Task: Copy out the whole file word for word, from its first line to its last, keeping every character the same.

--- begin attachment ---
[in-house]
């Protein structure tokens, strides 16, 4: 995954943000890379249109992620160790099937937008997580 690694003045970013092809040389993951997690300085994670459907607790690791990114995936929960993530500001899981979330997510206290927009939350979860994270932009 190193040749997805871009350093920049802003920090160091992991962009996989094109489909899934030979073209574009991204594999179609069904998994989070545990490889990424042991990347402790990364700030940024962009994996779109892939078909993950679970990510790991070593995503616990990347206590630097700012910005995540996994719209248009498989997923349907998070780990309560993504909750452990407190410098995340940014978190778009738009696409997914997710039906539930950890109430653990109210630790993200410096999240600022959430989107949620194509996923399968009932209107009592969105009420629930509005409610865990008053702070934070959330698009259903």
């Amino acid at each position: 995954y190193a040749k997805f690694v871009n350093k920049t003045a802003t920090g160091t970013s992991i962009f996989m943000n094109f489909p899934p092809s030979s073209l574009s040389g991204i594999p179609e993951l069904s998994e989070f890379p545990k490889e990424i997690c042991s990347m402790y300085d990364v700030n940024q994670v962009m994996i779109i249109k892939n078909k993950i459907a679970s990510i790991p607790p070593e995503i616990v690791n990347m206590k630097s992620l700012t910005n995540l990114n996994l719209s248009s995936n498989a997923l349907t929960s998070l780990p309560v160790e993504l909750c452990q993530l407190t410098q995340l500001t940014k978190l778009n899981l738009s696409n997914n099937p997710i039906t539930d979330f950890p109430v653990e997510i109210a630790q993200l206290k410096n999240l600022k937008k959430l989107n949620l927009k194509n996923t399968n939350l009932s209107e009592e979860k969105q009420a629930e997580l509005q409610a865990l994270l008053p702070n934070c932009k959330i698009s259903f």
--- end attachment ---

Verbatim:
[in-house]
């Protein structure tokens, strides 16, 4: 995954943000890379249109992620160790099937937008997580 690694003045970013092809040389993951997690300085994670459907607790690791990114995936929960993530500001899981979330997510206290927009939350979860994270932009 190193040749997805871009350093920049802003920090160091992991962009996989094109489909899934030979073209574009991204594999179609069904998994989070545990490889990424042991990347402790990364700030940024962009994996779109892939078909993950679970990510790991070593995503616990990347206590630097700012910005995540996994719209248009498989997923349907998070780990309560993504909750452990407190410098995340940014978190778009738009696409997914997710039906539930950890109430653990109210630790993200410096999240600022959430989107949620194509996923399968009932209107009592969105009420629930509005409610865990008053702070934070959330698009259903």
């Amino acid at each position: 995954y190193a040749k997805f690694v871009n350093k920049t003045a802003t920090g160091t970013s992991i962009f996989m943000n094109f489909p899934p092809s030979s073209l574009s040389g991204i594999p179609e993951l069904s998994e989070f890379p545990k490889e990424i997690c042991s990347m402790y300085d990364v700030n940024q994670v962009m994996i779109i249109k892939n078909k993950i459907a679970s990510i790991p607790p070593e995503i616990v690791n990347m206590k630097s992620l700012t910005n995540l990114n996994l719209s248009s995936n498989a997923l349907t929960s998070l780990p309560v160790e993504l909750c452990q993530l407190t410098q995340l500001t940014k978190l778009n899981l738009s696409n997914n099937p997710i039906t539930d979330f950890p109430v653990e997510i109210a630790q993200l206290k410096n999240l600022k937008k959430l989107n949620l927009k194509n996923t399968n939350l009932s209107e009592e979860k969105q009420a629930e997580l509005q409610a865990l994270l008053p702070n934070c932009k959330i698009s259903f």